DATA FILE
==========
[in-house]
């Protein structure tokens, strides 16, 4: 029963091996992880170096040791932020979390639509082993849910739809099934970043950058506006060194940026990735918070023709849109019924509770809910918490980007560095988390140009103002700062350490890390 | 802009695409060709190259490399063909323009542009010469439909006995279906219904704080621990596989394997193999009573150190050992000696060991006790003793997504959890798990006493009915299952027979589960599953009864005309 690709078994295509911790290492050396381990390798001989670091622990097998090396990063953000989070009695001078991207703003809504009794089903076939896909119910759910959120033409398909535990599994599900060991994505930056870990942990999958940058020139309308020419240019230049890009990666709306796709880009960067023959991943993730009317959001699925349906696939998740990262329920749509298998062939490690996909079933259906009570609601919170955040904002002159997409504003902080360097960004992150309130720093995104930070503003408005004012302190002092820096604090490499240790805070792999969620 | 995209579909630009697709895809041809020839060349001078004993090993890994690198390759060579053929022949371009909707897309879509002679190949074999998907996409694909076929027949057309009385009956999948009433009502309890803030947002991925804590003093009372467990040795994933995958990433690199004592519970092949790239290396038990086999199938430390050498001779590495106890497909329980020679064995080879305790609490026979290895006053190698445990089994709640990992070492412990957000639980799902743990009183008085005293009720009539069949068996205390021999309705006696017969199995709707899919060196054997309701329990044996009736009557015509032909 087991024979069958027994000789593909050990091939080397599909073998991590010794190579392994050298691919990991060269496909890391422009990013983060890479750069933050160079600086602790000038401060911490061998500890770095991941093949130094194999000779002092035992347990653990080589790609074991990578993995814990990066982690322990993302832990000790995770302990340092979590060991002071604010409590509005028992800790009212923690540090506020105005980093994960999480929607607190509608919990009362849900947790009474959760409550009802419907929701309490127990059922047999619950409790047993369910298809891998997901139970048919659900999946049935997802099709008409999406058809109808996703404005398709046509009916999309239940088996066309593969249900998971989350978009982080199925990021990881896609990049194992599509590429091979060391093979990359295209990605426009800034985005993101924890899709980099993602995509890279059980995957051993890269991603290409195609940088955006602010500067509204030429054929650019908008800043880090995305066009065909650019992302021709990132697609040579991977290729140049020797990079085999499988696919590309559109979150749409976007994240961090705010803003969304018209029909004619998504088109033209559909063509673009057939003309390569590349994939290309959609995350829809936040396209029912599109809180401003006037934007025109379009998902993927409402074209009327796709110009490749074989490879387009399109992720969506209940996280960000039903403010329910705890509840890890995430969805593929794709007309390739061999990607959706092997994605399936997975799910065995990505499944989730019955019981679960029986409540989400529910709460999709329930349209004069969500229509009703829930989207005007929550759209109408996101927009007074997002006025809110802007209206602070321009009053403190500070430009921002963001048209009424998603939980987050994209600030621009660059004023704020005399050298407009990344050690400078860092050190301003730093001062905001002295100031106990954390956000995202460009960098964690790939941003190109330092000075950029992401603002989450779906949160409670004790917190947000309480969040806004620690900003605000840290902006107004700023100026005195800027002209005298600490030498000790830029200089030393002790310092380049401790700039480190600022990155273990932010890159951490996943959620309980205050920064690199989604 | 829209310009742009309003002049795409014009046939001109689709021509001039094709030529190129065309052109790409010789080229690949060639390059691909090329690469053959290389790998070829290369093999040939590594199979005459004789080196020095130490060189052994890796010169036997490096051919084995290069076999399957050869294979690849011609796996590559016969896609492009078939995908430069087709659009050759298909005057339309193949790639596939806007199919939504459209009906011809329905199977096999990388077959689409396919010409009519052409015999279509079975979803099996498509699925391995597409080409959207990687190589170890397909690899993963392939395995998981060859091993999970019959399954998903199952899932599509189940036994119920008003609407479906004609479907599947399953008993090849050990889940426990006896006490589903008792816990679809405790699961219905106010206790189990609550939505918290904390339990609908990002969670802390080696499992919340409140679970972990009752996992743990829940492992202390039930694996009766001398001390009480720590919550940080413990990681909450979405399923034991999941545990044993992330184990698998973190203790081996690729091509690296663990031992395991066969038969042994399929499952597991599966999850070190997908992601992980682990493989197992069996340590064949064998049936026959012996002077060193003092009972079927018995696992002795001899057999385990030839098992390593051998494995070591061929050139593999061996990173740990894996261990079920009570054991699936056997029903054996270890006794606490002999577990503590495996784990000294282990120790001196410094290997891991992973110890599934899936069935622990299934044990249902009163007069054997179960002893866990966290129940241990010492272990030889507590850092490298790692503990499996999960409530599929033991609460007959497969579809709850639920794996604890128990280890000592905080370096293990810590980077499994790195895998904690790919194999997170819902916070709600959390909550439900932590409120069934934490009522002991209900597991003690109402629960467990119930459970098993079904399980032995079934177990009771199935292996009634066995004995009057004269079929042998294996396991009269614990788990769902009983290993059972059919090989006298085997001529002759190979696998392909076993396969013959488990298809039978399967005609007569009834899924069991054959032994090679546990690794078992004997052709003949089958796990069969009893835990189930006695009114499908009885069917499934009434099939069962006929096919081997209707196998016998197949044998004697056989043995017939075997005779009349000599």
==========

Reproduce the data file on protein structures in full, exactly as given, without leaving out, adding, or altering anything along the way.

[in-house]
């Protein structure tokens, strides 16, 4: 029963091996992880170096040791932020979390639509082993849910739809099934970043950058506006060194940026990735918070023709849109019924509770809910918490980007560095988390140009103002700062350490890390 | 802009695409060709190259490399063909323009542009010469439909006995279906219904704080621990596989394997193999009573150190050992000696060991006790003793997504959890798990006493009915299952027979589960599953009864005309 690709078994295509911790290492050396381990390798001989670091622990097998090396990063953000989070009695001078991207703003809504009794089903076939896909119910759910959120033409398909535990599994599900060991994505930056870990942990999958940058020139309308020419240019230049890009990666709306796709880009960067023959991943993730009317959001699925349906696939998740990262329920749509298998062939490690996909079933259906009570609601919170955040904002002159997409504003902080360097960004992150309130720093995104930070503003408005004012302190002092820096604090490499240790805070792999969620 | 995209579909630009697709895809041809020839060349001078004993090993890994690198390759060579053929022949371009909707897309879509002679190949074999998907996409694909076929027949057309009385009956999948009433009502309890803030947002991925804590003093009372467990040795994933995958990433690199004592519970092949790239290396038990086999199938430390050498001779590495106890497909329980020679064995080879305790609490026979290895006053190698445990089994709640990992070492412990957000639980799902743990009183008085005293009720009539069949068996205390021999309705006696017969199995709707899919060196054997309701329990044996009736009557015509032909 087991024979069958027994000789593909050990091939080397599909073998991590010794190579392994050298691919990991060269496909890391422009990013983060890479750069933050160079600086602790000038401060911490061998500890770095991941093949130094194999000779002092035992347990653990080589790609074991990578993995814990990066982690322990993302832990000790995770302990340092979590060991002071604010409590509005028992800790009212923690540090506020105005980093994960999480929607607190509608919990009362849900947790009474959760409550009802419907929701309490127990059922047999619950409790047993369910298809891998997901139970048919659900999946049935997802099709008409999406058809109808996703404005398709046509009916999309239940088996066309593969249900998971989350978009982080199925990021990881896609990049194992599509590429091979060391093979990359295209990605426009800034985005993101924890899709980099993602995509890279059980995957051993890269991603290409195609940088955006602010500067509204030429054929650019908008800043880090995305066009065909650019992302021709990132697609040579991977290729140049020797990079085999499988696919590309559109979150749409976007994240961090705010803003969304018209029909004619998504088109033209559909063509673009057939003309390569590349994939290309959609995350829809936040396209029912599109809180401003006037934007025109379009998902993927409402074209009327796709110009490749074989490879387009399109992720969506209940996280960000039903403010329910705890509840890890995430969805593929794709007309390739061999990607959706092997994605399936997975799910065995990505499944989730019955019981679960029986409540989400529910709460999709329930349209004069969500229509009703829930989207005007929550759209109408996101927009007074997002006025809110802007209206602070321009009053403190500070430009921002963001048209009424998603939980987050994209600030621009660059004023704020005399050298407009990344050690400078860092050190301003730093001062905001002295100031106990954390956000995202460009960098964690790939941003190109330092000075950029992401603002989450779906949160409670004790917190947000309480969040806004620690900003605000840290902006107004700023100026005195800027002209005298600490030498000790830029200089030393002790310092380049401790700039480190600022990155273990932010890159951490996943959620309980205050920064690199989604 | 829209310009742009309003002049795409014009046939001109689709021509001039094709030529190129065309052109790409010789080229690949060639390059691909090329690469053959290389790998070829290369093999040939590594199979005459004789080196020095130490060189052994890796010169036997490096051919084995290069076999399957050869294979690849011609796996590559016969896609492009078939995908430069087709659009050759298909005057339309193949790639596939806007199919939504459209009906011809329905199977096999990388077959689409396919010409009519052409015999279509079975979803099996498509699925391995597409080409959207990687190589170890397909690899993963392939395995998981060859091993999970019959399954998903199952899932599509189940036994119920008003609407479906004609479907599947399953008993090849050990889940426990006896006490589903008792816990679809405790699961219905106010206790189990609550939505918290904390339990609908990002969670802390080696499992919340409140679970972990009752996992743990829940492992202390039930694996009766001398001390009480720590919550940080413990990681909450979405399923034991999941545990044993992330184990698998973190203790081996690729091509690296663990031992395991066969038969042994399929499952597991599966999850070190997908992601992980682990493989197992069996340590064949064998049936026959012996002077060193003092009972079927018995696992002795001899057999385990030839098992390593051998494995070591061929050139593999061996990173740990894996261990079920009570054991699936056997029903054996270890006794606490002999577990503590495996784990000294282990120790001196410094290997891991992973110890599934899936069935622990299934044990249902009163007069054997179960002893866990966290129940241990010492272990030889507590850092490298790692503990499996999960409530599929033991609460007959497969579809709850639920794996604890128990280890000592905080370096293990810590980077499994790195895998904690790919194999997170819902916070709600959390909550439900932590409120069934934490009522002991209900597991003690109402629960467990119930459970098993079904399980032995079934177990009771199935292996009634066995004995009057004269079929042998294996396991009269614990788990769902009983290993059972059919090989006298085997001529002759190979696998392909076993396969013959488990298809039978399967005609007569009834899924069991054959032994090679546990690794078992004997052709003949089958796990069969009893835990189930006695009114499908009885069917499934009434099939069962006929096919081997209707196998016998197949044998004697056989043995017939075997005779009349000599």